Shakhlo Farmonova is a social worker of the project jointly implemented by UNICEF and the Women’s Committee of Uzbekistan. Funded by the European Union, the initiative aims to improve the situation of children left behind by migrating parents.

Shoira returned to Termez to take her son back from the Center. “We did not have a place to stay. I did not have any job. None of my relatives helped me. I wanted to be with my son but couldn’t meet his basic needs. For two months we lived in the cemetery where my mother is buried,” she cannot stop her tears rolling down. After that, Shoira had to take the difficult decision of leaving Ahadjon in a ‘Mehribonlik’ home.

“I was sure it was a temporary measure, and I told Ahadjon that I will take him back soon,” says Shoira. “I visited him every day. I was happy that my son could go to school, and unlike me, he was well fed, well dressed, and had a warm bed to sleep in.”

More than a year passed before she took her son back from the orphanage. Through support of the local khokimiyat (government authorities), Shakhlo helped Shoira get adequate accommodation and the necessary amenities.

“Now Ahadjon studies in the second grade. He performs well, is fluent in Russian and Uzbek, and writes poems,” Shoira says proudly. “But he is already 11, so I want him to complete additional courses, pass the tests and catch up with his peers.”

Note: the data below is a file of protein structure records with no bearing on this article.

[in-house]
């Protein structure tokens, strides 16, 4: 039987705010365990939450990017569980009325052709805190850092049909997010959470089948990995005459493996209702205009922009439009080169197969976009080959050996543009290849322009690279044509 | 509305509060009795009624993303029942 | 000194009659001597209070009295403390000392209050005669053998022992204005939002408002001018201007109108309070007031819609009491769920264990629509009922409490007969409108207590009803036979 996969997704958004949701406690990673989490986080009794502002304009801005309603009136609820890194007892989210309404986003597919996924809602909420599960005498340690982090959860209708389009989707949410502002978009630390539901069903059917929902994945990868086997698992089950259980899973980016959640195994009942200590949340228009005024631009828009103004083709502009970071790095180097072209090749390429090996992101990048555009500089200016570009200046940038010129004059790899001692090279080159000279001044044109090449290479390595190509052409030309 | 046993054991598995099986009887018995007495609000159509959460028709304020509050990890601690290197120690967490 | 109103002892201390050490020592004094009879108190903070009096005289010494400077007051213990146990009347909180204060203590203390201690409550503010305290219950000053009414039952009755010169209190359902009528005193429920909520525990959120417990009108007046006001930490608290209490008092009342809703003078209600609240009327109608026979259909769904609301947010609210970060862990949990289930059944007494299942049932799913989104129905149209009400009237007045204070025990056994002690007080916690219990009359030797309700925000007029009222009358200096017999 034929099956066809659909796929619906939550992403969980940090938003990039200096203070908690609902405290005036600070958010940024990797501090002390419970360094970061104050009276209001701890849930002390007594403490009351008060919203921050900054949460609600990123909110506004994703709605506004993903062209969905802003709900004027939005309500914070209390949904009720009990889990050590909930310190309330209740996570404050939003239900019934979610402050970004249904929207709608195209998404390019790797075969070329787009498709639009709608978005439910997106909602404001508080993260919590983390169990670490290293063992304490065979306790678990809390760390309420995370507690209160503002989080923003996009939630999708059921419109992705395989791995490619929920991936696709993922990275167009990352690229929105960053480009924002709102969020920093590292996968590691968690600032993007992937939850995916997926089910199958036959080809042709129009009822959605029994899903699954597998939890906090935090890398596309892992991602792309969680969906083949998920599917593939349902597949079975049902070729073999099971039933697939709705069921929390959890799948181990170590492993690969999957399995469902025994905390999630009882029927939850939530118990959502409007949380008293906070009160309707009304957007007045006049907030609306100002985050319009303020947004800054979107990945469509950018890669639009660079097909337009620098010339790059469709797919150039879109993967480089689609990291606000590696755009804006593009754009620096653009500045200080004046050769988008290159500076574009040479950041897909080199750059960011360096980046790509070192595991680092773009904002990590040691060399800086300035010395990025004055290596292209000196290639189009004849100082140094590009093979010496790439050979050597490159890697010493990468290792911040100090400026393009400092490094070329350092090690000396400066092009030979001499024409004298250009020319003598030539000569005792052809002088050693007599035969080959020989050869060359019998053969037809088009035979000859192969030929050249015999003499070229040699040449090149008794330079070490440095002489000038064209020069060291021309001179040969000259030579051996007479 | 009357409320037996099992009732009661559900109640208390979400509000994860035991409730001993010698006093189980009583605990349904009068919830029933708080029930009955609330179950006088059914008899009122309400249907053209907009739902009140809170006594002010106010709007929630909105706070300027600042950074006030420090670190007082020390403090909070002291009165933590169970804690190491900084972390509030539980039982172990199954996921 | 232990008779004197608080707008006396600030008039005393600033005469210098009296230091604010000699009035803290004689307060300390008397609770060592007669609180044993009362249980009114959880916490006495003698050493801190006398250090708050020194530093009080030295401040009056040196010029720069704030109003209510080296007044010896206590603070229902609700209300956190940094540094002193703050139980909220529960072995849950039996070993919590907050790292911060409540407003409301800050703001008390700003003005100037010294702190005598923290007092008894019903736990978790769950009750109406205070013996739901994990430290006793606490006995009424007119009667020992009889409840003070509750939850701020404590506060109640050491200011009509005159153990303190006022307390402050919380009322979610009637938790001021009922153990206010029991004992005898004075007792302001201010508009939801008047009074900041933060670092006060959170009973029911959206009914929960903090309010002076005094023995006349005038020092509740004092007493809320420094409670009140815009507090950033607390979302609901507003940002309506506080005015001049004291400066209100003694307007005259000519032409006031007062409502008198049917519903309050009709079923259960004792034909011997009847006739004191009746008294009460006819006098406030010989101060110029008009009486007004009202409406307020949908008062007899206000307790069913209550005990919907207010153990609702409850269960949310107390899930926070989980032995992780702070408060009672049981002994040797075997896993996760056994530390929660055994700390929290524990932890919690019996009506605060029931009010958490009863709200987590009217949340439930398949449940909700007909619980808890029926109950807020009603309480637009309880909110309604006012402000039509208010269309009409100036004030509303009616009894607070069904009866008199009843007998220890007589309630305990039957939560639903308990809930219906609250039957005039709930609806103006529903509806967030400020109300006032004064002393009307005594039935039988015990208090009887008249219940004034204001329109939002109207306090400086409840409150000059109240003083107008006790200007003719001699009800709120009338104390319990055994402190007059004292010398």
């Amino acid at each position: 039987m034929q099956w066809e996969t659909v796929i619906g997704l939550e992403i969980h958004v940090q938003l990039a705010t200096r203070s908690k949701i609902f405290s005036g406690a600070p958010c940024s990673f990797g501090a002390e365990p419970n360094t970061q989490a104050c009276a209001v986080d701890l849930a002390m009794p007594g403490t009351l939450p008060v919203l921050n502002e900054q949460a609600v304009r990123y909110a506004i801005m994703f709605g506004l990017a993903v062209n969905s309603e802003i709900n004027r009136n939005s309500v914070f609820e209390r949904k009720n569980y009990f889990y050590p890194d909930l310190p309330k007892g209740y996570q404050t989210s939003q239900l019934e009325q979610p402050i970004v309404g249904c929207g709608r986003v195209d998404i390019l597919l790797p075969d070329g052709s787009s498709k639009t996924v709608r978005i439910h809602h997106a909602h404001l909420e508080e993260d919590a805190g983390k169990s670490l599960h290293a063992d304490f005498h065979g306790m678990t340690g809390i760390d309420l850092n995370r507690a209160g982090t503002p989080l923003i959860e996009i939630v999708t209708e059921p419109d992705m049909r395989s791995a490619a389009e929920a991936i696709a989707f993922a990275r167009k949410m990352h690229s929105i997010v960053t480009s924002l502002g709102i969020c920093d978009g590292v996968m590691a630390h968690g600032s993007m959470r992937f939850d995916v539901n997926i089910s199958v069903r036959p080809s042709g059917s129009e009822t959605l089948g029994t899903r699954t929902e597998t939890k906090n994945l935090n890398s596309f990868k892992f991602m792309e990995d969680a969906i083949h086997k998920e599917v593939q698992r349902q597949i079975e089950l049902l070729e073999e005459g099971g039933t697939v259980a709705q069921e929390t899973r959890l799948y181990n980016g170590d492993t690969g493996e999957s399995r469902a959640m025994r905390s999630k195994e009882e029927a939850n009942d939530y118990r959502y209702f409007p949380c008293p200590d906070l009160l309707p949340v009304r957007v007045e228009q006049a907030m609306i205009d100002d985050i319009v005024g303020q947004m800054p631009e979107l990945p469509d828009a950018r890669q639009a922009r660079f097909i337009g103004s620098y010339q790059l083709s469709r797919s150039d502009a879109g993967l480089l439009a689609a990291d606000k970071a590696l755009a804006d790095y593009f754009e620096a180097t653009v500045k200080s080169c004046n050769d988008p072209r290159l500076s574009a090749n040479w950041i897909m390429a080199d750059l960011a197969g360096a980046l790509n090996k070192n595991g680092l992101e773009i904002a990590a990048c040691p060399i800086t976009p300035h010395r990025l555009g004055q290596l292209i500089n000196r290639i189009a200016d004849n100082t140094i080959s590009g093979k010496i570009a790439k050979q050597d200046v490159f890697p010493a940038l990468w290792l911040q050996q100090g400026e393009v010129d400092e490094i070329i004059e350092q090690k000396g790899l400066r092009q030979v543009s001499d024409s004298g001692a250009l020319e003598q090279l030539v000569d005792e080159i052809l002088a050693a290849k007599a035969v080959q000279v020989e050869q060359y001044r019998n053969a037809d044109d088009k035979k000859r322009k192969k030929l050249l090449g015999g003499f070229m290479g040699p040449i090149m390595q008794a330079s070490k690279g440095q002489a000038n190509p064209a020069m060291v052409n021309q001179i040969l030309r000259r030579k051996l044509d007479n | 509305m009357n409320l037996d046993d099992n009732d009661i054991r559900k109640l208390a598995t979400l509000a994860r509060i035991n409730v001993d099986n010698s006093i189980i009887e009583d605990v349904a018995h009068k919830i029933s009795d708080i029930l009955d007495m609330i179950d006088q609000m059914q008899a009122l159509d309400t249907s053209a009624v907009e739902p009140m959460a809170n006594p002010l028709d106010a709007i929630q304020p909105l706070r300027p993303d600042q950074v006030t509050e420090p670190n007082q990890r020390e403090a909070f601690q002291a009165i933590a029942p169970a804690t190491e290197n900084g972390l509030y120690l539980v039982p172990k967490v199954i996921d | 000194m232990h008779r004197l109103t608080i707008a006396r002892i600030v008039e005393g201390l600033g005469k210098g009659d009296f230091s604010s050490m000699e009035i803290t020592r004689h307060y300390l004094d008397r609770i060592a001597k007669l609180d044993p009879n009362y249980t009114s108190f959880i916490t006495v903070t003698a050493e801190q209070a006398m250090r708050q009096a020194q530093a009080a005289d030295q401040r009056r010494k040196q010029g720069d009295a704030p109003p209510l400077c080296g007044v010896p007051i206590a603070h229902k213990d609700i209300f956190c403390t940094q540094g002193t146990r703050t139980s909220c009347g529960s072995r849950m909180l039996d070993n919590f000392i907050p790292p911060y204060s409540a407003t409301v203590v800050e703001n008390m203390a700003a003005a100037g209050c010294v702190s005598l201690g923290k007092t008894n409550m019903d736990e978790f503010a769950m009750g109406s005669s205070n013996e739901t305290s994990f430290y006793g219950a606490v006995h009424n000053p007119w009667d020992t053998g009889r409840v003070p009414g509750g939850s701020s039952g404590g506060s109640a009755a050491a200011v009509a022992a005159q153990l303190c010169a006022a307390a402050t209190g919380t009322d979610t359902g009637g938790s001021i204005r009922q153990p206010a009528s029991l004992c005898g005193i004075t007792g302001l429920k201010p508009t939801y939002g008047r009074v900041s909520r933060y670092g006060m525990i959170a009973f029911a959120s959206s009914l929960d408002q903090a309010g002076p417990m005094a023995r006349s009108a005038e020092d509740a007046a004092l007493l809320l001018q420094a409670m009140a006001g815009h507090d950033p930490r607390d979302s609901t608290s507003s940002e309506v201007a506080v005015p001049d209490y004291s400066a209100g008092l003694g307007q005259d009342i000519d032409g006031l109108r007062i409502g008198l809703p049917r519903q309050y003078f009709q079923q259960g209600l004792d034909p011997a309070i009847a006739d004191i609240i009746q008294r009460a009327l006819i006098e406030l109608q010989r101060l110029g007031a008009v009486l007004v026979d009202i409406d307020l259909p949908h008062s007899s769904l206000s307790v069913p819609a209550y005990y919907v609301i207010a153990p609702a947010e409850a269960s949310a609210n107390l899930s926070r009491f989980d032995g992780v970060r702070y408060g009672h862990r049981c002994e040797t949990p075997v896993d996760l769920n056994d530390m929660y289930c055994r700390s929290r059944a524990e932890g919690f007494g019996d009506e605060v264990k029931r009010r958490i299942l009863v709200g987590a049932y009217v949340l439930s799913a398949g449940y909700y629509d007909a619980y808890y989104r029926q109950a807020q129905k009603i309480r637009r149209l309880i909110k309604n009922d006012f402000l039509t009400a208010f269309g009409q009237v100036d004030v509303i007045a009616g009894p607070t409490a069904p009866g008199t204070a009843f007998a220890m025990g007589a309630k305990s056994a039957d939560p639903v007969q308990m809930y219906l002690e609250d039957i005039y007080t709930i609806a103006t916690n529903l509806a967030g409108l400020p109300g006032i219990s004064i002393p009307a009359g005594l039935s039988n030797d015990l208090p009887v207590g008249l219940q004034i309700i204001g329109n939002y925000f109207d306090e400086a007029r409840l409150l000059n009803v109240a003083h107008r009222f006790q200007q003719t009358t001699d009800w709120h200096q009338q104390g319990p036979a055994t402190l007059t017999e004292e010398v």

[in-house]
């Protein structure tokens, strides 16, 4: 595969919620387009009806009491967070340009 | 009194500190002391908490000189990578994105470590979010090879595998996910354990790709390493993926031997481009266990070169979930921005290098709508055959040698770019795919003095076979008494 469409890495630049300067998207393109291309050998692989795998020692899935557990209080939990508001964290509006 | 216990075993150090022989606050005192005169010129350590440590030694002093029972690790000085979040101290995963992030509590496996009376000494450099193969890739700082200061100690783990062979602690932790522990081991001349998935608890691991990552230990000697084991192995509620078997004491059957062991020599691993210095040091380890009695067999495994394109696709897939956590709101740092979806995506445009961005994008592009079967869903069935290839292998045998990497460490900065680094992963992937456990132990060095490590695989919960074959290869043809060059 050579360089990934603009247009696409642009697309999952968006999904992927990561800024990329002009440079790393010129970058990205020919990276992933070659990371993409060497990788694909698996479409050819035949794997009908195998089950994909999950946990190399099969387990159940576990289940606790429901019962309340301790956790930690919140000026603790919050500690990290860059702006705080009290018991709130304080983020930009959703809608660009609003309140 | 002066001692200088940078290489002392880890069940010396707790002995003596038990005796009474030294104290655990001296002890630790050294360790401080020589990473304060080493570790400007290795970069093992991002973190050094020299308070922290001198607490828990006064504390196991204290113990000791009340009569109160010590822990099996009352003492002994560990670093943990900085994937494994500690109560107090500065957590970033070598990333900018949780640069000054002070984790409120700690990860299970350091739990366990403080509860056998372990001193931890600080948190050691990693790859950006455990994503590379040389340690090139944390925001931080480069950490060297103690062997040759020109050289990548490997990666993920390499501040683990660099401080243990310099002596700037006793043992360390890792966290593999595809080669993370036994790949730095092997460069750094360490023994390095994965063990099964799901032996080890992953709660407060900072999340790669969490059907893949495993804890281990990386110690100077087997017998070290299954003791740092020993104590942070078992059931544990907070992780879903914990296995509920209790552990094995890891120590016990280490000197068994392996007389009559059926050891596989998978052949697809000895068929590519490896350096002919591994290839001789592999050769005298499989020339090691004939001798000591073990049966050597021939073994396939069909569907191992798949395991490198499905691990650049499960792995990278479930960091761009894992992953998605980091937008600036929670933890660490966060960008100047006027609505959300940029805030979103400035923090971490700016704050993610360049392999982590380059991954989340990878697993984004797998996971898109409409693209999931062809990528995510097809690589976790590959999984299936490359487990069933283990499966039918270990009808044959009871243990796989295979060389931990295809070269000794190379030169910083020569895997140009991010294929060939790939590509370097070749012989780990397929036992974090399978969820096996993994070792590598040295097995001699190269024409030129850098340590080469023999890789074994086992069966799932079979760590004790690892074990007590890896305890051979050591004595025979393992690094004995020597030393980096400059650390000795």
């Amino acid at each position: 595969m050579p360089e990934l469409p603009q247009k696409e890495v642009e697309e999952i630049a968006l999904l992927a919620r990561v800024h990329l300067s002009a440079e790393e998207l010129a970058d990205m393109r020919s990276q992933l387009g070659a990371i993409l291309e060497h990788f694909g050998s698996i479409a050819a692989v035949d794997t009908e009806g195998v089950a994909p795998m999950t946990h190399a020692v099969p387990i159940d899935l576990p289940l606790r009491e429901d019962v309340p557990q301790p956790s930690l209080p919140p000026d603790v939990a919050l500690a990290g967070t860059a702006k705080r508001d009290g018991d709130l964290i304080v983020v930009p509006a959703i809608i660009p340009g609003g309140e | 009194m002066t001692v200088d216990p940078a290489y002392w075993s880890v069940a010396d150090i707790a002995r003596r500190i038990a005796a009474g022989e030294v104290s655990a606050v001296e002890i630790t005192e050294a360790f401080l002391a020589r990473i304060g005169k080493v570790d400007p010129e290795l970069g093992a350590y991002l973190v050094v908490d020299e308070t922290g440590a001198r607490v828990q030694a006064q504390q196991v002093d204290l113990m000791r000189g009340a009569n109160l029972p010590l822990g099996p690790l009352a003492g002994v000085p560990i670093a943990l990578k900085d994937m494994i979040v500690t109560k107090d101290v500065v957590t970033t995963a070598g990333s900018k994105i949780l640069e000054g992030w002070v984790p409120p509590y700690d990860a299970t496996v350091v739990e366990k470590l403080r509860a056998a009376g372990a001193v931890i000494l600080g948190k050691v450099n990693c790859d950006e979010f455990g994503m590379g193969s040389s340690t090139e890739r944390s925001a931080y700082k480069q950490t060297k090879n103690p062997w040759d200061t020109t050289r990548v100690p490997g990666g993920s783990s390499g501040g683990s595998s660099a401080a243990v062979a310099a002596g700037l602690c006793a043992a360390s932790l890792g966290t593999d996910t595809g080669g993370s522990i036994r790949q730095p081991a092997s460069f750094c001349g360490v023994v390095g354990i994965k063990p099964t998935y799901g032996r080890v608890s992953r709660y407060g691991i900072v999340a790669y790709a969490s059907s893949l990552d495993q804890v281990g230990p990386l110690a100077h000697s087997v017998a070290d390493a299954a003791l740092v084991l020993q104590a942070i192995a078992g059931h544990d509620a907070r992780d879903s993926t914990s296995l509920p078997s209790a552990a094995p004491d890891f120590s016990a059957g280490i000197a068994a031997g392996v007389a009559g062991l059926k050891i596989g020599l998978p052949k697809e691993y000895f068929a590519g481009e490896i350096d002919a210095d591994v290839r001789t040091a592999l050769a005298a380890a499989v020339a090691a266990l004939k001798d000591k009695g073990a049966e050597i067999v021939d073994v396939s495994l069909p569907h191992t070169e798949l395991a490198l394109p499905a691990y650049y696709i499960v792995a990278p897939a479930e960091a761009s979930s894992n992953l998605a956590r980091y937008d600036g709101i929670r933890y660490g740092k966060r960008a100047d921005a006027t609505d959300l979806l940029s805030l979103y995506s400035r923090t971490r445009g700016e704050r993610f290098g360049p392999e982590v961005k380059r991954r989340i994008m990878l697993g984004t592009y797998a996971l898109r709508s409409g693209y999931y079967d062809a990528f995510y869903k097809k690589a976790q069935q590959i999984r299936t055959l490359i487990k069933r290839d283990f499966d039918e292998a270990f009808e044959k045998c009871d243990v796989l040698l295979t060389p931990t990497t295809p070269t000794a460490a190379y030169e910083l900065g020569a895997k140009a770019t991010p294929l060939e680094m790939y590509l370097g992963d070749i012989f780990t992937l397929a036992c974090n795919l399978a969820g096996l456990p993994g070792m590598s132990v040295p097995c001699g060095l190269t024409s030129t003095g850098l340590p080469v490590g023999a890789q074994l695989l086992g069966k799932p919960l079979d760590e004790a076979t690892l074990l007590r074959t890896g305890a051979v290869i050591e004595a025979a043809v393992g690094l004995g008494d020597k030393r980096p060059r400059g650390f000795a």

“We continue to monitor the situation of this family,” says Shakhlo. “Their living conditions are still poor. There is no proper kitchen and adequate sanitary facilities. We need more professional social workers and resources to support Shoira and other families in similar situations.”

Ahadjon does not speak much. His sad eyes speak for him. After traveling a long distance from Russia to his home in Termez, his only thoughts were about mother. In all his poems, there is a phrase that is repeated many times - “there you are, mother!” And he still says this very often putting his arms around her.

Ahadjon dreams of becoming a businessman.  “I want to support my mother in every possible way. I also want to help children with disabilities and those without parents,” he says.

UNICEF’s recent study shows that the child protection system in Uzbekistan lacks specialized family support services by professional social workers. Families in difficult situations do not receive appropriate long-term support.

Action plan on de-institutionalization (Resolutions # 4185 and # 824) adopted by the Government of Uzbekistan is the key framework for modeling family support services and prevent unnecessary separation of children and families.

UN Convention on the Rights of the Child states that 'the family, as the fundamental group of society and the natural environment for the growth and well-being of all its members and particularly children, should be afforded the necessary protection and assistance so that it can fully assume its responsibilities within the community.' 


UN entities involved in this initiative
United Nations Children’s Fund